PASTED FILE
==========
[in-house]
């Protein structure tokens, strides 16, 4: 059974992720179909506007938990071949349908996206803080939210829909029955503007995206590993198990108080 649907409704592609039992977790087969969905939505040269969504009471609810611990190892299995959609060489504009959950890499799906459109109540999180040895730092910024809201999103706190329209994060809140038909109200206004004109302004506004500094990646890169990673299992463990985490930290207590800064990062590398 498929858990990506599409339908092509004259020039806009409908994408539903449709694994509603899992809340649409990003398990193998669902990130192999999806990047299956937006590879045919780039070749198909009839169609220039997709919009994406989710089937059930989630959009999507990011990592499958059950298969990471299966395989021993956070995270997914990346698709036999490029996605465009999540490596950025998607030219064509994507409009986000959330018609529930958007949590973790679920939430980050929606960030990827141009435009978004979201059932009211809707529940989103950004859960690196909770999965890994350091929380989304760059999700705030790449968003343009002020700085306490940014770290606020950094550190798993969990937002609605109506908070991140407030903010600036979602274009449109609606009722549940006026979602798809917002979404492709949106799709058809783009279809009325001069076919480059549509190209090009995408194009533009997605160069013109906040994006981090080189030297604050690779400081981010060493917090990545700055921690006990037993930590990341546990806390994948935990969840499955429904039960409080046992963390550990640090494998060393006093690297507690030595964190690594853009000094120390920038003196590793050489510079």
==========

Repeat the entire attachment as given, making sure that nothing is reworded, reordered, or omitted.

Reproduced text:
[in-house]
């Protein structure tokens, strides 16, 4: 059974992720179909506007938990071949349908996206803080939210829909029955503007995206590993198990108080 649907409704592609039992977790087969969905939505040269969504009471609810611990190892299995959609060489504009959950890499799906459109109540999180040895730092910024809201999103706190329209994060809140038909109200206004004109302004506004500094990646890169990673299992463990985490930290207590800064990062590398 498929858990990506599409339908092509004259020039806009409908994408539903449709694994509603899992809340649409990003398990193998669902990130192999999806990047299956937006590879045919780039070749198909009839169609220039997709919009994406989710089937059930989630959009999507990011990592499958059950298969990471299966395989021993956070995270997914990346698709036999490029996605465009999540490596950025998607030219064509994507409009986000959330018609529930958007949590973790679920939430980050929606960030990827141009435009978004979201059932009211809707529940989103950004859960690196909770999965890994350091929380989304760059999700705030790449968003343009002020700085306490940014770290606020950094550190798993969990937002609605109506908070991140407030903010600036979602274009449109609606009722549940006026979602798809917002979404492709949106799709058809783009279809009325001069076919480059549509190209090009995408194009533009997605160069013109906040994006981090080189030297604050690779400081981010060493917090990545700055921690006990037993930590990341546990806390994948935990969840499955429904039960409080046992963390550990640090494998060393006093690297507690030595964190690594853009000094120390920038003196590793050489510079």